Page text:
14. Incentives for Investors • Price Caps Without Productivity Expectations • General Absence of Social Expectations Mandate • Pre-existing Contracts for Generators with Distributors • Annex V Throughput Assurances for Distributors

    15. Course of Privatization • Revenues from Sale of Distribution Companies Generally Exceeded Minimum • Average Premium over Minimum = 45% • Sale of Generators Generally Required Long Term Sales Contracts to Attract Investors • State Financing Central to Many Transactions (26% from BNDES alone) • Most of Distribution Sector Privatized • (17 companies)

    16. Course of Privatization, Con’t • Generation Largely Not Privatized (4 companies) • Inability to Privatize FURNAS, CHESF, and Eletronorte • Inability to Attract Significant Thermal Investment • CEMIG Controversy • Current Inability to Attract Private Investors (e.g. COPEL, CELG) • Increasing Concentration of Private Investors

    17. Results from Consumer Perspective • Shortage of Supply and Rationing • Service Quality Problems • Prospect of Huge Increases in Rates (33-50% over Next Few Years) • No Appreciable Expansion of Service

    18. Reasons for Consumer Disappointments • Drought • Failure to Diversify Resource Portfolio • Disincentives for Private Investment • Perversity of Incentives • Lack of Productivity Expectation • Inability to Distinguish Between Cost Cutting and Productivity Gains • Ex Post Creation of Regulatory Regime • Lack of Coherent Market Structure

    19. Results from Investor Perspective • Substantial Financial Losses • Assumption of Uncontrollable Risks • Fuel Market • Currency Fluctuation • Artificial Price Constraints (Unlinked to costs) • Inability to Enforce Contracts • e.g. Annex V

    20. Results from Investor Perspective, Con’t • Asymmetrical Market • Privatization before Regulation • Skewed and Uncertain Market Rules and Conditions • Distributors Unwilling to take Long Term Contract Risks in Face of Uncertainty • Generators Unwilling to Risk Capital in Absence of Contracts or Market Rules

    21. Reasons for Investor Disappointment • Unreal Expectations Created by Initial Incentives • Decline in Value of Real • Drought • Macro-Economic and Political Concerns Trump Micro-Economic Considerations • Inflation Fears • Opposition to Any Form of Indexing • Unwillingness to Impose New Obligations on State-Owned Companies (e.g. Annex V) • Lack of Regulatory Independence • Mismatch Between Gas and Electric Markets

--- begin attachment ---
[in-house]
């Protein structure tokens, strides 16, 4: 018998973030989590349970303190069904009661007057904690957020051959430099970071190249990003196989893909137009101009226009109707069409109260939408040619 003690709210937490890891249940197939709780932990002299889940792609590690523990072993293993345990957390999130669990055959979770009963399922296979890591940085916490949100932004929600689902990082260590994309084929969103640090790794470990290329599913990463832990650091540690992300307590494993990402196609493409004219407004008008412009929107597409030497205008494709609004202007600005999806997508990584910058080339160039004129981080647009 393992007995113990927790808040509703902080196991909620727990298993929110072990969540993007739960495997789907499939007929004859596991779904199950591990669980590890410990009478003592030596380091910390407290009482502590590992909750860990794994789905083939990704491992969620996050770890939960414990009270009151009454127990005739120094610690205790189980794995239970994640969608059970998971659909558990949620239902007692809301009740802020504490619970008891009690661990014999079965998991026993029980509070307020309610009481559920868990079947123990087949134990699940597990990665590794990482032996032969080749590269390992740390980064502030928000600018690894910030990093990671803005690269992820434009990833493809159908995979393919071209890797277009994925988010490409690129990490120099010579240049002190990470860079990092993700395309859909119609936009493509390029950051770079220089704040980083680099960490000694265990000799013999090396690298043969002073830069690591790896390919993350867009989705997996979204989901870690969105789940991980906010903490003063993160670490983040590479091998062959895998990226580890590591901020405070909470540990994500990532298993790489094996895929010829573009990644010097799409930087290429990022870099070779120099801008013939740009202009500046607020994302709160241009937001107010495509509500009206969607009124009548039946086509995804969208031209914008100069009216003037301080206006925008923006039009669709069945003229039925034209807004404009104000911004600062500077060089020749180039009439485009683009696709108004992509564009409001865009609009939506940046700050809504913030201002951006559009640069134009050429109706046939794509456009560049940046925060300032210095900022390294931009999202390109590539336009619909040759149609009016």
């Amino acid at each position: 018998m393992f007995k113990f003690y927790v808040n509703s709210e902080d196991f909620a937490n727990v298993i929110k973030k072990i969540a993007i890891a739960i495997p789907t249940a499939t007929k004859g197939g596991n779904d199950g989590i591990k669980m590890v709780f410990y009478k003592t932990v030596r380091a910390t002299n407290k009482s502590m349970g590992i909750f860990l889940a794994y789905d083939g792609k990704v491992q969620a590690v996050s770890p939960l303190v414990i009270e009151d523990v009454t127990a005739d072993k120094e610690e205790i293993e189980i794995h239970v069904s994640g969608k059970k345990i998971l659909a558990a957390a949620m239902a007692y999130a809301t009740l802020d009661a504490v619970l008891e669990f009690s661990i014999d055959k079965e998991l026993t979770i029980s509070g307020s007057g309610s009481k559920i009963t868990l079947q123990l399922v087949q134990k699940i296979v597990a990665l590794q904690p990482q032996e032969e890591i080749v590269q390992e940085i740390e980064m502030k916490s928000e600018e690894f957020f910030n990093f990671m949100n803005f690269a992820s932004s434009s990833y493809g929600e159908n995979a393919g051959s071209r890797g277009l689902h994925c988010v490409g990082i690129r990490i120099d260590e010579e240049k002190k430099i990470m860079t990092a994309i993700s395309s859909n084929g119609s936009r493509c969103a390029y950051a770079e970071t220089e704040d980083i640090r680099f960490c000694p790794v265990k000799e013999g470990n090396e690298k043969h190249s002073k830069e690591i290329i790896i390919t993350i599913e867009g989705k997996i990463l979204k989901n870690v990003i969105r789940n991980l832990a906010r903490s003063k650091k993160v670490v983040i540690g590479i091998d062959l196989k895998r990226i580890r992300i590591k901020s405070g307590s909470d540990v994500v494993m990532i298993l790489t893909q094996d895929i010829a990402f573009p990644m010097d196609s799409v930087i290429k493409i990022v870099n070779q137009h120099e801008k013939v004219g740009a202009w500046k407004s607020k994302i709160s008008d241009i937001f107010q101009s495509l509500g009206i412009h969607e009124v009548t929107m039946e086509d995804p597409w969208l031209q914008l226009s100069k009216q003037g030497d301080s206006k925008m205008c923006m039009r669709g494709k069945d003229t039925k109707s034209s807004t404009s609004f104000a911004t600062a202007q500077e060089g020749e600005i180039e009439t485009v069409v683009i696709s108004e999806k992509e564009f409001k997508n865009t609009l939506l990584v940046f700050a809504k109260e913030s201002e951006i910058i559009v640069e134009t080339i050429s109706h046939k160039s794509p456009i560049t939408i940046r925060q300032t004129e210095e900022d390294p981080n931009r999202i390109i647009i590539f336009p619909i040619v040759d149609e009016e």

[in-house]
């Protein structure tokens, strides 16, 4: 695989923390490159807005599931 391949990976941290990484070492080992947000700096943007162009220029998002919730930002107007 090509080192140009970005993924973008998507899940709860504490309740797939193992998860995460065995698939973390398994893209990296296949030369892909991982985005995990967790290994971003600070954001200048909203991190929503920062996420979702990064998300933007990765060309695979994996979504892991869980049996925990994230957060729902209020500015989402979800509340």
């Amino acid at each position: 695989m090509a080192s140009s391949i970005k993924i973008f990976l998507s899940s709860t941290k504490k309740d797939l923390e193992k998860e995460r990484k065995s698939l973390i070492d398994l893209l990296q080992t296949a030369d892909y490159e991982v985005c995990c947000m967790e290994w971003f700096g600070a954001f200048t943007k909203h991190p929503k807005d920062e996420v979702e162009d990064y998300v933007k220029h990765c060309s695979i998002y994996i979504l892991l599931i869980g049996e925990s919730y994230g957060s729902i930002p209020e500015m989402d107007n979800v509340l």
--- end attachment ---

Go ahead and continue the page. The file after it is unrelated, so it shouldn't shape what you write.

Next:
22. Reasons for Investor Disappointment, Con’t • Failure to Break Monopoly in Natural Gas Market • Imbalance Between Incentives and Regulatory Rules (e.g. Rio Light) • Legal Uncertainties Regarding Contracts (e.g. CEMIG) • Uncertain Relationship Between License Conditions and Subsequent Regulations • Service Quality Standards • Expansion of Service Availability • Technology Transfer • Affiliate Transactions • Unknown Market Rules With Full Market Opening in 2003

    23. Government Responses to Problems • Ad Hoc Socialization of Risks, Not Clarification of Market • Socialization of Annex V and Angra II Liabilities (BNDES + Tariff Increases) • State Owned Generators Relieved of Obligation • Socialization of Fuel Risks • Petrobras Assumption of Risk for 12 Month Periods • Socialization of Thermal Investment • Petrobras as Strategic Investor in Sector

    24. Government Response to Problems • Creation of Crisis Management Chamber (CGC) • Mandatory 20% Curtailment of Use & Rationing • Disbanding of MAE • Strengthen ANEEL’s Jurisdiction over Market Design • Mandate that 95% of all Generation Output be Sold Long Term • Segregation of “ Old Energy” from Thermal Energy • Make Dispatch Protocols more Thermal Friendly

    25. Government Responses to Problems, con’t • Dispatch Regime changed from Cost Based to Bid Based • Reinforce Independence of ONS • Subsidize Gas Imports from Bolivia • Implementation of LMP Transmission Pricing • New Incentive to Promote Use of Renewables • Promotion of Rural Electrification